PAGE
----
0-4-0+4

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0-4-0+4
Diagram of two large driving wheels joined by a coupling rod, and two small trailing wheels
Front of locomotive at left
CGR Railmotor no. M6 detail.JPG
Cape Government Railways Railmotor drawing, 1906
Equivalent classifications
UIC class B2
First known tank engine version
First use c. 1848
Country United Kingdom
Designer William Bridges Adams
Builder William Bridges Adams

Under the Whyte notation for the classification of steam locomotives, 0-4-0+4 represents the wheel arrangement of no leading wheels, four powered and coupled driving wheels on two axles and four trailing wheels on two axles mounted in a bogie.

Overview[edit]

The 0-4-0+4 wheel arrangement was usually found on Railmotors, vehicles for passenger carrying that operated on routes where passenger numbers were light, it usually consisted of a single coach with its own prime mover. William Bridges Adams in the United Kingdom began building railmotors in small numbers as early as 1848.

Usage[edit]

Cape of Good Hope[edit]

A single Railmotor was delivered to the Cape Government Railways (CGR) in 1906, the railmotor was a self-contained motor-coach in which the locomotive and coach were embodied in a single vehicle, with a driver's station at the rear end of the coach for reverse running. The locomotive part was a 0-4-0 side-tank engine which was built by North British Locomotive Company, while the coach part on a single bogie was built by Metropolitan Amalgamated Railway Carriage & Wagon.[1]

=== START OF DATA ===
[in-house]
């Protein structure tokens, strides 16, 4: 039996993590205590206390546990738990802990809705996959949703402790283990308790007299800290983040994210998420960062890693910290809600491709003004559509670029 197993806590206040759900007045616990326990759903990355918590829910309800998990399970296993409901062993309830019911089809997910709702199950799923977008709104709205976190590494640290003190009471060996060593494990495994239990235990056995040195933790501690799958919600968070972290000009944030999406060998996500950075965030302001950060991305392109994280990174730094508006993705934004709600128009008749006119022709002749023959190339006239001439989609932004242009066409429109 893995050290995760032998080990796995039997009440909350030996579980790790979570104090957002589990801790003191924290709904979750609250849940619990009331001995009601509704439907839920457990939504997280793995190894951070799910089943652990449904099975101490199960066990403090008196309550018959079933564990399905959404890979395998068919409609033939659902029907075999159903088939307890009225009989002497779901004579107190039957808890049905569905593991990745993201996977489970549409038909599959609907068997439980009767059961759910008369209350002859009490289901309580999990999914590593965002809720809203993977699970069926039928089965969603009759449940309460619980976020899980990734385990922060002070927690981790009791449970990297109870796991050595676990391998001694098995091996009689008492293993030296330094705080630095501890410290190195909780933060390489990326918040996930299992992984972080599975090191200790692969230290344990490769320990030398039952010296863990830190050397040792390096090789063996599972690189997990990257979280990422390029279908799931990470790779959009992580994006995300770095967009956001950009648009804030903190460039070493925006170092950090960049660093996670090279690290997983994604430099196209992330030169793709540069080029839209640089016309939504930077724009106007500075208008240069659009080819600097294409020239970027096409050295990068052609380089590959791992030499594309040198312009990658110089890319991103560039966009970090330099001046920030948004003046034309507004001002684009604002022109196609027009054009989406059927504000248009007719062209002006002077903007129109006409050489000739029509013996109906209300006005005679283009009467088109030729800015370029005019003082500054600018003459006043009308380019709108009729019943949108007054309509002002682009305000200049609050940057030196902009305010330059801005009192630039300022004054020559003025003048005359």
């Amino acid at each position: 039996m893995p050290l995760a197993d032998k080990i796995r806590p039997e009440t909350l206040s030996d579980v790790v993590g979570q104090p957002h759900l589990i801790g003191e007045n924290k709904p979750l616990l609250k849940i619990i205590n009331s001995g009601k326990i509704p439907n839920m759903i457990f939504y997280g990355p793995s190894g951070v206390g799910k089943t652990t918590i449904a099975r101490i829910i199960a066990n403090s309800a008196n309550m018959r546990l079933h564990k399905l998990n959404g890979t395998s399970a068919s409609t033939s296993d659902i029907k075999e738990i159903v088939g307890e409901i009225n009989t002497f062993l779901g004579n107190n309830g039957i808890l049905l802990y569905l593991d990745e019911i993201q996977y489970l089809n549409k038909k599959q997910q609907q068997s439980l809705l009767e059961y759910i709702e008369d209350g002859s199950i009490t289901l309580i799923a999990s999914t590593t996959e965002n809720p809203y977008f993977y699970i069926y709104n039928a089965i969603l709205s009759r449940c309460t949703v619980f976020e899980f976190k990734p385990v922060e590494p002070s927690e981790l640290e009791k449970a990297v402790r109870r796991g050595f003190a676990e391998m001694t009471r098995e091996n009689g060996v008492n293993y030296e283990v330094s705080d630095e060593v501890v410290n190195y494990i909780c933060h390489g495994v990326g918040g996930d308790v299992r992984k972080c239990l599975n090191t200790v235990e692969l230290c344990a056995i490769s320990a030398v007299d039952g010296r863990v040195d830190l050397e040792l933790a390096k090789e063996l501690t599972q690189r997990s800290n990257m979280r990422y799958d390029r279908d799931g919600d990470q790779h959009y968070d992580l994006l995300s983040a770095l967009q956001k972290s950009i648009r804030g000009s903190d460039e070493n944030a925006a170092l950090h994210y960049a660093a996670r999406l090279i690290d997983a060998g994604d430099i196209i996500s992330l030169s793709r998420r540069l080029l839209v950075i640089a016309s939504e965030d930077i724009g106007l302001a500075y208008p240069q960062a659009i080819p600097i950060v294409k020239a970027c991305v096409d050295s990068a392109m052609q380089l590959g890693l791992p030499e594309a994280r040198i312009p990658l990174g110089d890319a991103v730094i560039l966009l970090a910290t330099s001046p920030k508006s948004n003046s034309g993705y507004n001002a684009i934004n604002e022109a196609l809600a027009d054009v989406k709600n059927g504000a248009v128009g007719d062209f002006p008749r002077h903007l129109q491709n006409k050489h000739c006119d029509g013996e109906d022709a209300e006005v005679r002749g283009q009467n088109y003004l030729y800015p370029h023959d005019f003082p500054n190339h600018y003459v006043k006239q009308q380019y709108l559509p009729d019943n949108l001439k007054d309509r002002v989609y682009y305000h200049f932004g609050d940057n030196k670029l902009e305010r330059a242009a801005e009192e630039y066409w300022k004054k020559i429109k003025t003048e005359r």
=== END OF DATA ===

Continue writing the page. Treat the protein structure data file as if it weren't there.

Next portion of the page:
Transvaal Colony[edit]

In 1907, the Central South African Railways (CSAR) acquired a single self-contained railmotor for the low-volume railmotor passenger service which had been introduced the previous year, it was a self-contained motor-coach with a 56-seat capacity in which the engine, boiler and coach were embodied in a single vehicle. While the engine part of the vehicle was built by Kitson and Company, the 46 feet 11 inches (14,300 millimetres) long coach part was constructed by Metropolitan Amalgamated Railway Carriage & Wagon. To negotiate curves and points, the power unit could pivot like a bogie, the railmotor was erected at the Salt River shops of the Cape Government Railways (CGR) in Cape Town and entered service on the CSAR on 10 August 1907.[2][3][4]

References[edit]

  1. ^ Metropolitan Amalgamated Railway Carriage and Wagon Company Ltd drawing no. 12640
  2. ^ Espitalier, T.J.; Day, W.A.J. (1945). The Locomotive in South Africa - A Brief History of Railway Development. Chapter VI - Imperial Military Railways and C.S.A.R. (Continued). South African Railways and Harbours Magazine, March 1945. pp. 184-185.
  3. ^ CSAR General Manager's Reports, Extracts from the CSAR General Manager's Reports for 1906, 1907, 1908 & 1909.
  4. ^ Paxton, Leith; Bourne, David (1985). Locomotives of the South African Railways (1st ed.). Cape Town: Struik. p. 24. ISBN 0869772112.